Mr. David was formerly the political director for the “Scott Wiener For State Senate 2016” committee, formerly the executive director for the “Housing Action Coalition” until 2022 (a YIMBY group), and is currently the political director for “Abundant SF,” a new “network of tech families” political group that intends to spend up to $5 million a year over decades “to radically rewrite the script on housing, transportation, education and public spaces in the city.”
“Abundant SF” has reportedly pledged to help Wiener’s campaign to replace Nancy Pelosi in the U.S. Congress, where Wiener will go on to force his YIMBY approach to housing nationwide. (Watch out, America: If Wiener wins election to Pelosi’s congressional seat, there goes more affordable housing!) Because Wiener’s “approach” included eliminating the deed-restricted senior and affordable housing on the land that is now the Noe Valley Town Square, and his YIMBY approach and State legislation are poised to take over soon, complete control of affordable housing land use laws in San Franciso, and the City’s Housing Element. (See a recent San Francisco Standard article on Wiener’s and David’s SB 427.)
It won’t be surprising if Todd David becomes Wiener’s political director for the “Scott Wiener for U.S. House of Congress” committee.
“Abundant SF” is also reportedly planning to spend heavily on Mayor London’s “Anti-Affordable Housing” Breed’s re-election campaign in 2024.
Wuerfel responded to my query. She said that a large part of what PROSAC does involves the acquisition of open space for our parks using the Open Space Fund. She was concerned that there was an unresolved backlog of land to buy from promises and decisions made since the late 1990s. “Everyone was waiting for the pot to grow big enough to start acquiring [land] for [projects] we said we would [recommend for funding],” she replied.
Wuerfel shared with me that the 24th Street Noe Valley site had some “baggage.” She wrote:
“The title [to the Noe Valley Town Square land] is clouded by the Planning Dept, which put a Notice of Special Restrictions [NSR] on the deed for the parking lot that REQUIRES the site be used for senior/affordable housing there ‘as a condition of removing the auto shop.’ The owner knew this when they changed the land use of the site to a parking lot.
“This NSR has not gone away.
“Then, there is the toxic problem from the old auto shop that somebody has to address. Parks should not be toxic. Then there is this tight time frame. It’s contingent on when the owner wants to sell the land, and for how much. The owner bought the property in 2001 for $1.3 million — [and] now it’s for sale for $4+ million.
“PROSAC saw this ‘squeeze play’ lots of times by property owners wanting to get top dollar from city funds that they could not get from private developers. Hence, this is the reason why PROSAC sought to have controls on our public funds to be sure the city was not extorted. But PROSAC is only advisory. The city bureaucrats still run the show. When public money is involved, it is who you know ...”
She also replied:
“Enter Noe Valley parking lot. This is a recent request to use Open Space Funds!!!! What about all the other parts of San Francisco who have been waiting patiently for their open space sites to be acquired? Let us honor those sites by acquiring or removing them from the existing list BEFORE we diminish our pot of money on buying land promoted by new, politically well connected advocates.”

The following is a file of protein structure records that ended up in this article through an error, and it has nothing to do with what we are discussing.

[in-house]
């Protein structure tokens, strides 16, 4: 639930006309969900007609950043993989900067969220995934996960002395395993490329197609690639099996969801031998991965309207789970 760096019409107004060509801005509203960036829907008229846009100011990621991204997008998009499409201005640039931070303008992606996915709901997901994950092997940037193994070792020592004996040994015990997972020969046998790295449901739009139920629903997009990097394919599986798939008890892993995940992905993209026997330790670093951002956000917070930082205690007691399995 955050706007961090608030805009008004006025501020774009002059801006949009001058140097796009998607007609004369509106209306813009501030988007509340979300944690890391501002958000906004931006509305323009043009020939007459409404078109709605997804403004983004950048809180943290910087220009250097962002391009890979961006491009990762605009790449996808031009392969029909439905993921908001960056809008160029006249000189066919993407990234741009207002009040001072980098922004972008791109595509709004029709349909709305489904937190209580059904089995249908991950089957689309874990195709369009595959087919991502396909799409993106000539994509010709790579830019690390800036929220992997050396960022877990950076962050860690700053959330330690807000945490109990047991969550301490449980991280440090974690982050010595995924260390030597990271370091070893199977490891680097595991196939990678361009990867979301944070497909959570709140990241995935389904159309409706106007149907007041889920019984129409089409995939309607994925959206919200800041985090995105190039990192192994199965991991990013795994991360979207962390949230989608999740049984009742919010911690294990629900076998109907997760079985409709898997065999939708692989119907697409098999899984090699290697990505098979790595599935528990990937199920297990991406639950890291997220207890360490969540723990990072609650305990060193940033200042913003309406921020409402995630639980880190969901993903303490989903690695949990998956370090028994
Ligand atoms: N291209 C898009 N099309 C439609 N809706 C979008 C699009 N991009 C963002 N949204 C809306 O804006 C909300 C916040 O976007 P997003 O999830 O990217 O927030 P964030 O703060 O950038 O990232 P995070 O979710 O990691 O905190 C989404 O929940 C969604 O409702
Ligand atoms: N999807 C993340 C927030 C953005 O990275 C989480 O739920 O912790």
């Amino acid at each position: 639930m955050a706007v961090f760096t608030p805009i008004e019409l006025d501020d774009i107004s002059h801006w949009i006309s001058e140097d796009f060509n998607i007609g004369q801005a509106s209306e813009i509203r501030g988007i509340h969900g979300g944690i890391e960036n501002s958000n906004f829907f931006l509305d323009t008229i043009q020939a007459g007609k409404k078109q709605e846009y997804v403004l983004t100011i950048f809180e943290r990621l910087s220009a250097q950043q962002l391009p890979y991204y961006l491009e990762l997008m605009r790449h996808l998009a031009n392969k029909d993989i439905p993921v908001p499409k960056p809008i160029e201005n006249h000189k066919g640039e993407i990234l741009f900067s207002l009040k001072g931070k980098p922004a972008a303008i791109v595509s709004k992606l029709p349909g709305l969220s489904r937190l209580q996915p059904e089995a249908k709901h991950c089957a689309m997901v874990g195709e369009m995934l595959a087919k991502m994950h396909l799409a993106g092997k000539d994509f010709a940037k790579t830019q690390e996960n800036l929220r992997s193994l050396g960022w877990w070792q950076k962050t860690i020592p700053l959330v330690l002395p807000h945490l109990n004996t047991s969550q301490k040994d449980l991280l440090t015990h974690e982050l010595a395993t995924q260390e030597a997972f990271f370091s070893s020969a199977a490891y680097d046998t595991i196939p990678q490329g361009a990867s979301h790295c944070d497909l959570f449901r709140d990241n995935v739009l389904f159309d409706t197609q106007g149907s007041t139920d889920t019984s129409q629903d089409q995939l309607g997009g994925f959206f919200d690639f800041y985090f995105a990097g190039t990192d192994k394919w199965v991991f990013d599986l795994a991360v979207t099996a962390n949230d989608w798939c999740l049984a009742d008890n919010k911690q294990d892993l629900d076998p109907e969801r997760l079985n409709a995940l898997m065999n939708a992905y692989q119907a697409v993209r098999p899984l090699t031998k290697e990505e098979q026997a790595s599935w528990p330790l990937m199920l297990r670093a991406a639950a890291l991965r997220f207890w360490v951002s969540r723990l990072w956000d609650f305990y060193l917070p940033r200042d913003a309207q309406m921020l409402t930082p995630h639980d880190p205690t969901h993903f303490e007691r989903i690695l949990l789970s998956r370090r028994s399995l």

Nancy was, of course, referring to Mr. David’s political connections to Scott Wiener. She went on to share with me:
“Everyone should worry about this purchase since it sets the threshold for how our public money will be spent in the future. Will it be by political connections, or by what is appropriate for a well balanced Rec and Park and open space system in San Francisco.”
But there you have it. Rather than receiving the $2 million Todd David had sought from the Open Space Fund, Scott Wiener secured $600,000 in City General Funds for the Noe Valley Town Square through the Board of Supervisors and convinced RPD to use Open Space Funds. The City apparently dished out $6.5 million in City funding — including from the general fund — for the Town Square’s initial $7 million budget, with approximately $500,000 from neighborhood fundraising efforts. It seems Todd David was handed over $4 million to purchase the land using Open Space Funds. Despite the Notice of Special Restrictions requiring use of the land for senior and/or affordable housing, the NIMBY conspirators — David and Wiener — got the town square project funded, ostensibly without any toxic clean up of the land that became a “park” via a Town Square that just so happens to sit in the boundaries of Wiener’s former District 8 supervisorial district.
Separately, Assembly Member Matt Haney secured a state-funded $1.7 million grant. Governor Newsom had threatened to withhold over a proposed $1.7 million public toilet for the Town Square site, the cost of which was later reduced by $425,000.
The Town Square project was leapfrogged over the backlog of projects waiting to be funded by the Open Space Fund that Nancy was afraid would happen, given Wiener’s greasing of the wheels for Todd David, because Wiener represented Noe Valley on the Board of Supervisors.
Wuerfel was clearly prescient, noting that it’s all about “who you know when it comes to how public money is spent.” A large part of her accountability work in San Francisco involved exposing that problem. And she was absolutely right that everyone should worry about it!
Finally, Nancy wrote me about the Noe Valley Town Square project:
“When the institutional history of a program for land acquisition is gone, then the corruption is free to begin again. Many of us, who remember our reason for being on PROSAC and the oversight of the open space funds, are now off the committee.”
It was another prescient warning that with the passing of Ms. Wuerfel, and other accountability “watchdogs” and good-government advocates and the attendant loss of “institutional memory,” we had all better worry that another generation of advocates and watchdogs will step into the void of our passings, and take over where we left off.